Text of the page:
in the context of building strong institutions, governance, and
security, as well as human rights.”
accommodates the only permanent U.S. military base on the
continent, has become “the main refueling spot for all U.S.
naval ships. U.S. officials said the country “is not just a base
for counterterrorism but also to support the security of all the
other countries in the region.”
In Chad, Tillerson
will try to help the nation get off the visa sanctions list. “We
also want to give Chad importance because they’re part of the G5
(a regional security bloc in central Africa) countries and their
troops have made a tremendous amount of sacrifices in providing
troops in supporting Mauritania and Niger and other countries in
the G5 area.”
In Kenya, which
houses the U.S. largest embassy in Africa, Tillerson is expected
to discuss with the ruling government and opposition how to
build strong institutions and “advance political and economic
reform that will help in the transition process.”
Tillerson will discuss with the Ethiopian government
“institution building, human rights, engagement, community
leadership,” among others.
“And also because of
its 8-percent economic growth rate, it really is - becomes an
engine for economic growth for the entire region. So that’s - so
we’re trying to look at how we can work with that country,” the
The two sides will
discuss the agricultural sector where Ethiopia has economic
advantages and opportunities, such as coffee and flour as well
as the development of girls’ education and expanding
electrification to help the country’s industrialization.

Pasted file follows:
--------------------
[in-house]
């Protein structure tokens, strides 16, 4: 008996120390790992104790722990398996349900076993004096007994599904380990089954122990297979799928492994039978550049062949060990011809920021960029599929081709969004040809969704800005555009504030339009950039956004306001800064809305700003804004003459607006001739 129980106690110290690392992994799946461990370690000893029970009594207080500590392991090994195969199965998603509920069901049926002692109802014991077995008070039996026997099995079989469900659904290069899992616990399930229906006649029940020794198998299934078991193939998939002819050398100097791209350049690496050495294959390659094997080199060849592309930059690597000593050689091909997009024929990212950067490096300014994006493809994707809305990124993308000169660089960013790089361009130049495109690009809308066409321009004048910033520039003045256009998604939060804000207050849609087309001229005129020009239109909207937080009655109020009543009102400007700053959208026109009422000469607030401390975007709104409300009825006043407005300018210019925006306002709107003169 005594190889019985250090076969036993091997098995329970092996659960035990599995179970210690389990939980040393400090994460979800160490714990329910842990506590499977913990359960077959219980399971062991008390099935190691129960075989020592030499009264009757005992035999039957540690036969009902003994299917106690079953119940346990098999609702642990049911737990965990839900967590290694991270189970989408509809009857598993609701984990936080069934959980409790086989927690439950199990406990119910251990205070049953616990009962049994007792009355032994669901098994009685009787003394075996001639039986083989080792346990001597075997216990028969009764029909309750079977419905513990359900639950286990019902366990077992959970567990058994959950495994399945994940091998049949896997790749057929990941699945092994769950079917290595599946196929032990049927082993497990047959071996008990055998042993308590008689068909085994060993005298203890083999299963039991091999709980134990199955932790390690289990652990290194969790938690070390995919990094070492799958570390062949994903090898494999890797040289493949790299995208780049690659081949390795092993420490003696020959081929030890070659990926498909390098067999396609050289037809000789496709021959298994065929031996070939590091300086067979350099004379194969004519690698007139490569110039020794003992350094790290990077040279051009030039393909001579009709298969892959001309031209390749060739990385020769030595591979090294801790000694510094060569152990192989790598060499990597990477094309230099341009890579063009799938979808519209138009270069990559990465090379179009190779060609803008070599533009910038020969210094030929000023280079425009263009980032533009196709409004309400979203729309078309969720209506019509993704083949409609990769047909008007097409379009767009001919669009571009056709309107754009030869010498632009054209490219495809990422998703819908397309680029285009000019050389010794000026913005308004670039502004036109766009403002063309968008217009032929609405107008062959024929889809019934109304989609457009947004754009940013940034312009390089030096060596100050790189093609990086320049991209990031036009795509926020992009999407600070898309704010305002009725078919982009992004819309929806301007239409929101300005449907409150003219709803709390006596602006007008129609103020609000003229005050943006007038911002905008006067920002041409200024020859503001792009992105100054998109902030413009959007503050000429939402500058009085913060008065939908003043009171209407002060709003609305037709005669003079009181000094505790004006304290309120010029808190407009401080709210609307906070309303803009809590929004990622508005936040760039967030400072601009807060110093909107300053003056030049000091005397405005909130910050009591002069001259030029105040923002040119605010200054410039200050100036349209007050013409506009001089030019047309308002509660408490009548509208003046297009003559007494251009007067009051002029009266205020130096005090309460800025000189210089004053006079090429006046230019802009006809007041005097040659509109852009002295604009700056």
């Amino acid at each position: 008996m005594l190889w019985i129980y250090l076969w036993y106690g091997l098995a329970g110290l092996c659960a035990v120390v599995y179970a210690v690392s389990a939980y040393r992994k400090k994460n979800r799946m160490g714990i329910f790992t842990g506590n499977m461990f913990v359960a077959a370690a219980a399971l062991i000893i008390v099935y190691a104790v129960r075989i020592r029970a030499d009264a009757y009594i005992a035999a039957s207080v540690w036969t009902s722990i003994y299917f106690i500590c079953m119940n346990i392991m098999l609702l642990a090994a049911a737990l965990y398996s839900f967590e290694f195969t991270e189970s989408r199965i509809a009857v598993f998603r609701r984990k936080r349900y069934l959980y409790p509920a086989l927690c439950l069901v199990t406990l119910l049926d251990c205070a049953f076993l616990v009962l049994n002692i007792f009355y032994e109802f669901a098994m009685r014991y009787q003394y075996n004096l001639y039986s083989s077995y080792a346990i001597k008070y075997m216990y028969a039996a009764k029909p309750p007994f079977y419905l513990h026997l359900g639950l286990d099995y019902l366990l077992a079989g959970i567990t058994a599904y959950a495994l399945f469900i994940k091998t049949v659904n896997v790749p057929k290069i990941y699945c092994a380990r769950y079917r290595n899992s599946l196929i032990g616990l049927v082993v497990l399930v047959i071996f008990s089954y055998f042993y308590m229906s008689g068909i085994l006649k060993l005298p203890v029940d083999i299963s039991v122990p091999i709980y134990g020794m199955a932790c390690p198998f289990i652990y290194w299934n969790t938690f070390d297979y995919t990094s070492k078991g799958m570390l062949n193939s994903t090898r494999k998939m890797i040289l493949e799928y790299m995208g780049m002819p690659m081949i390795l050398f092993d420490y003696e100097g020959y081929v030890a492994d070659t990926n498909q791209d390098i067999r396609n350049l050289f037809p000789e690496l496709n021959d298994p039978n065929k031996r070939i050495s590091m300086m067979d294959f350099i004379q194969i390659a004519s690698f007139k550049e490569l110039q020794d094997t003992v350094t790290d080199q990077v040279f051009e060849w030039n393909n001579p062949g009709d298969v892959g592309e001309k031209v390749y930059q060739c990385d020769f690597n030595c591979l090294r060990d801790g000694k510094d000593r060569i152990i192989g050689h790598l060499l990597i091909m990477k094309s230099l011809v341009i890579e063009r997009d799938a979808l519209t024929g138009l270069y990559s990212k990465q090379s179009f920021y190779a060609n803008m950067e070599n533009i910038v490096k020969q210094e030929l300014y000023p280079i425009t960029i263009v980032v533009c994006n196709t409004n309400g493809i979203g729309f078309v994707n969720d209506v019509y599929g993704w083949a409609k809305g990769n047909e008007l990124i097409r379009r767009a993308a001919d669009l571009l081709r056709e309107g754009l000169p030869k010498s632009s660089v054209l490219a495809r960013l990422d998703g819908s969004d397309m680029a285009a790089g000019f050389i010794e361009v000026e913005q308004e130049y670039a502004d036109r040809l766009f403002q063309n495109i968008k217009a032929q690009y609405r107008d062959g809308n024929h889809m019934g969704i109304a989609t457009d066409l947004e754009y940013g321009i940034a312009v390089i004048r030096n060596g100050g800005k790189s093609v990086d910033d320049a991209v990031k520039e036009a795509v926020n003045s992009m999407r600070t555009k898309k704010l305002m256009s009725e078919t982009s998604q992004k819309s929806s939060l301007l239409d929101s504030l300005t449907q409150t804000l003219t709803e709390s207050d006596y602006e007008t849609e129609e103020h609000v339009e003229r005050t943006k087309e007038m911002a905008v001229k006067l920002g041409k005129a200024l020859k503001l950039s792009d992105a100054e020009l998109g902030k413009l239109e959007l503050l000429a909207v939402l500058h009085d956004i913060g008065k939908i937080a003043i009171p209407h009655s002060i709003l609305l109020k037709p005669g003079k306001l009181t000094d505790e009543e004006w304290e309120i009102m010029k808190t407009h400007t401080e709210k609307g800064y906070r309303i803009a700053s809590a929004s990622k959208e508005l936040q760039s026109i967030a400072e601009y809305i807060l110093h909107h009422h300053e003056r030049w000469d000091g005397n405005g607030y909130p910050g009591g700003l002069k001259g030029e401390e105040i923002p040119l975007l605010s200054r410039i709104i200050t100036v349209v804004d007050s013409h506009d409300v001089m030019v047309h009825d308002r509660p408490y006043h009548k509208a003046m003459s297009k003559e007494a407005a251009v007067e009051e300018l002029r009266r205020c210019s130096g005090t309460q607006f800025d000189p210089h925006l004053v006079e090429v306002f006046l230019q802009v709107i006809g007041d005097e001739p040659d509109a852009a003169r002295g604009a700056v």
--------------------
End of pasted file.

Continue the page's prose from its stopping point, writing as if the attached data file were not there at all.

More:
In Nigeria, the two
sides will discuss issues that are “much more broad-based,
comprehensive, and really interrelated with security,” since
“what happens in Nigeria is going to affect the Lake Chad
region, and that includes Cameroon as well as the G5 countries,”
said the officials.
“Some of the issues
and challenges that we’ll be working on is political
institutions, political dialogue, reconciliation, supporting
community-based development, helping growth, education. And then
on the other hand, is the security, particularly in the north,”
said the officials.
“It just can’t be
constantly a kinetic strike operation or bring in U.S. military.
That s not the answer,” they said. “So those are some of the
things that we’re looking at, but again, it’s complex, no easy
answers, and I think we probably need to have a much more
“So we’re very
hopeful. We’re very high on Africa,” they said.
The visit comes
amidst lingering worldwide uproar over Trump’s vulgar remarks
towards African and Latin American nations.
In January, Trump
reportedly used the word “shithole countries” to describe
African nations as well as Haiti and El Salvador while
discussing immigration issues with U.S. lawmakers.
The African Union
issued a statement calling Trump’s remarks outrageous and
shock, dismay and outrage, the African Union strongly believes
there’s a huge misunderstanding of the African continent and its
people by the current (U.S.) administration,” the statement
Trump denied using
vulgar terms, saying the language he used was “tough, but this
was not the language used.”